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U.S. Geological Survey Toxic Substances Hydrology Program--Proceedings of the Technical Meeting Charleston South Carolina March 8-12,1999--Volume 1 of 3--Contamination From Hard-Rock Mining, Water-Resources Investigation Report 99-4018A

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Overview of Rare Earth Element Investigations in Acid Waters of U. S. Geological Survey Abandoned Mine Lands Watersheds

By Philip L. Verplanck, D. Kirk Nordstrom, and Howard E. Taylor

This report is available in pdf format: pdf verplanck.pdf 62KB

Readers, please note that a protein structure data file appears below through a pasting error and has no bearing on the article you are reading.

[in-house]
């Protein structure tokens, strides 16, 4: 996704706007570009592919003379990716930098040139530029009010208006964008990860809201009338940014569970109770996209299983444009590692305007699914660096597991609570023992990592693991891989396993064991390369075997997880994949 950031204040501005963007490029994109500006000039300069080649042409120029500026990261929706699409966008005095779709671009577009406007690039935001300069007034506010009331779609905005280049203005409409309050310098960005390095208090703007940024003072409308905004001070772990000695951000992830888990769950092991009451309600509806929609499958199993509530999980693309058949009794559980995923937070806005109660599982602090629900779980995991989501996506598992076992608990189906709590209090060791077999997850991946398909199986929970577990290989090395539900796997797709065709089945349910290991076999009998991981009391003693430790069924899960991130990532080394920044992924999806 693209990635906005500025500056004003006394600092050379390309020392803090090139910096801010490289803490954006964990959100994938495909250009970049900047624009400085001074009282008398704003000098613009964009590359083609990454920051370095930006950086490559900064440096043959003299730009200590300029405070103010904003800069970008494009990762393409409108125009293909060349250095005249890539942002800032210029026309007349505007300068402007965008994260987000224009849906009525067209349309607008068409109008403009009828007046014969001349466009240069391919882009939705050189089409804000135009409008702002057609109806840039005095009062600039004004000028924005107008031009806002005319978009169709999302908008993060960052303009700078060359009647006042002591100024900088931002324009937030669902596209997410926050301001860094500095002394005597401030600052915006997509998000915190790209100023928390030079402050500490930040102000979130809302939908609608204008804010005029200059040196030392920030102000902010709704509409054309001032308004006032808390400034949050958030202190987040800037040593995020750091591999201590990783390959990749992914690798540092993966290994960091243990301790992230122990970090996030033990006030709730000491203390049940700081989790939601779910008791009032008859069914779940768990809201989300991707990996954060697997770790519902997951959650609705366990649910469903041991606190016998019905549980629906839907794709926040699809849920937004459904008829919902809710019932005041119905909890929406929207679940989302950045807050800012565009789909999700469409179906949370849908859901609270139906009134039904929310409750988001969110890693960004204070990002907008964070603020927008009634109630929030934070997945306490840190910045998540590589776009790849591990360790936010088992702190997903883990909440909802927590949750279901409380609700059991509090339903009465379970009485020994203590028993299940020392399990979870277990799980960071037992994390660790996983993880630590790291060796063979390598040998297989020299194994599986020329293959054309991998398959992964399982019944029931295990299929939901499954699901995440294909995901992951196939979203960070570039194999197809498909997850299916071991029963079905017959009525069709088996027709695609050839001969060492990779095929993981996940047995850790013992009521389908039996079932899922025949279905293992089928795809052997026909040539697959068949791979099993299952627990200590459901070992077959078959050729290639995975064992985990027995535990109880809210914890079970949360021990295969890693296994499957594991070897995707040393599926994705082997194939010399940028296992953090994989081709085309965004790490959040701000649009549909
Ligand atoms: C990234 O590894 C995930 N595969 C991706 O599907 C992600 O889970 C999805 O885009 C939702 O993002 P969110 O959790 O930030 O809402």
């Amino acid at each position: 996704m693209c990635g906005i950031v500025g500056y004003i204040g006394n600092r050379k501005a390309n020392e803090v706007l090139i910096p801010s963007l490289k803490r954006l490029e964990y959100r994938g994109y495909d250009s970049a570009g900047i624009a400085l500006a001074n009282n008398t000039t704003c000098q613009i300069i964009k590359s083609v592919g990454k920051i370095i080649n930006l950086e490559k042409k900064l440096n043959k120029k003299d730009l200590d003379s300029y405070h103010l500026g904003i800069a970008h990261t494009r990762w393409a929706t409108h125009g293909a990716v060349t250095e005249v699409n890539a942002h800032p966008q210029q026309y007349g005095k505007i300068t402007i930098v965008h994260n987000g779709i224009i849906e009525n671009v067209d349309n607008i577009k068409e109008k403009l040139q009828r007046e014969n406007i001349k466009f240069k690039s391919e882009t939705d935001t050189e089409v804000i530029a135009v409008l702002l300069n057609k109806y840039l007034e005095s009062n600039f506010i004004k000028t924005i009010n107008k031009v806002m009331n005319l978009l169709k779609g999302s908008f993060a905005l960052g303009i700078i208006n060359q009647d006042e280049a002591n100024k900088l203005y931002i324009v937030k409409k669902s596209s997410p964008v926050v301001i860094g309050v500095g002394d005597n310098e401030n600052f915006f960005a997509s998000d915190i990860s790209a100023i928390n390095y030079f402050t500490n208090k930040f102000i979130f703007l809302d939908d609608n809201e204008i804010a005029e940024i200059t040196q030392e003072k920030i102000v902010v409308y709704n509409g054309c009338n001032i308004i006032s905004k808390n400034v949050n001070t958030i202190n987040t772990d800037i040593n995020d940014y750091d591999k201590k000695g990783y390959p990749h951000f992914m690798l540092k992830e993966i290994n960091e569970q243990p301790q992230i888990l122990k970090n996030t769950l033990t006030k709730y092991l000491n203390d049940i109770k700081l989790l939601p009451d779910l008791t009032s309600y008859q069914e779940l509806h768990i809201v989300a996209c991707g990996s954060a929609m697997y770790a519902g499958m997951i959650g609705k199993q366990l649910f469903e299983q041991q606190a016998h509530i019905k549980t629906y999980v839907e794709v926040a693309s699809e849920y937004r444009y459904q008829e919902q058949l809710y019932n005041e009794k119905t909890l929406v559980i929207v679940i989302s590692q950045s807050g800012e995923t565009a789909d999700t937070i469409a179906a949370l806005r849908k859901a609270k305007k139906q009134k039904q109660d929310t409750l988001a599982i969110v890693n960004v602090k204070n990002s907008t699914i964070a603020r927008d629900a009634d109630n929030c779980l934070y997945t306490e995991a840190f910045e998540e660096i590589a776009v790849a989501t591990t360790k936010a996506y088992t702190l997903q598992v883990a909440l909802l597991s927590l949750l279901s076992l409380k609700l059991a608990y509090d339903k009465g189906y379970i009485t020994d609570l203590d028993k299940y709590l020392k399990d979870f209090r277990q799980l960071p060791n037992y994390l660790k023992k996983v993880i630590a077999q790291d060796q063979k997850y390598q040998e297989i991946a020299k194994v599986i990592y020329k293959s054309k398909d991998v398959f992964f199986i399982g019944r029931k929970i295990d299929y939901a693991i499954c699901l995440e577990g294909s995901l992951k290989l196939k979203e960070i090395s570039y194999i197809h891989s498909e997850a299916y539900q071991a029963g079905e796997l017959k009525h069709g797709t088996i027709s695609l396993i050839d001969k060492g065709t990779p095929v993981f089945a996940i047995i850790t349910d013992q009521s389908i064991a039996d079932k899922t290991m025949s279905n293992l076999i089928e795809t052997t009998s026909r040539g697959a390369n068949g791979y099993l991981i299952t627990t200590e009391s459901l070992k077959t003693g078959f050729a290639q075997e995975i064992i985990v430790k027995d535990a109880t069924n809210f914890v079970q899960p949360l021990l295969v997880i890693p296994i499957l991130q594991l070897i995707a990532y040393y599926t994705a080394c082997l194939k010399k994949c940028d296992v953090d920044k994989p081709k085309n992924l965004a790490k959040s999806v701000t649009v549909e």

The geochemistry of rare earth element (REE) variations in acid waters is being studied as part of the U. S. Geological Survey Abandoned Mine Lands Initiative in two pilot watersheds, upper Animas, Colorado and Boulder, Montana. The following objectives are under investigation: (1) comparison of acid mine waters and naturally acidic springs, (2) determination of whether the dominant control on REEs in acid waters is source-related or post-dissolution process-related, (3) determination of the role of iron and aluminum colloid formation on the REE patterns, (4) address the utility of REE geochemistry in acid waters as an analogue for the actinides, and (5) produce a Standard Reference Water Sample for REEs. Results demonstrate that the REE concentrations in acid waters increase with decreasing pH but tend to be two to three orders of magnitude lower than ore elements such as Cu and Zn. REE patterns are generally convex-up for waters in the upper Animas, and they are nearly flat with a negative europium anomalies for waters in the Boulder basin. These results reflect predominantly source-related signatures. Natural acid springs are frequently, but not consistently, characterized by a negative Ce anomaly that may be process-related. Field and laboratory experiments indicate that dissolved REEs are affected by iron and aluminum colloid formation but sorption or coprecipitation with aluminum at pH values greater than 4.5 is stronger than with iron. Uranium and thorium, however, show a tendency to be removed from solution more strongly at lower pH (3-4) values, consistent with expected differences in oxidation state and a stronger affinity for iron precipitation.

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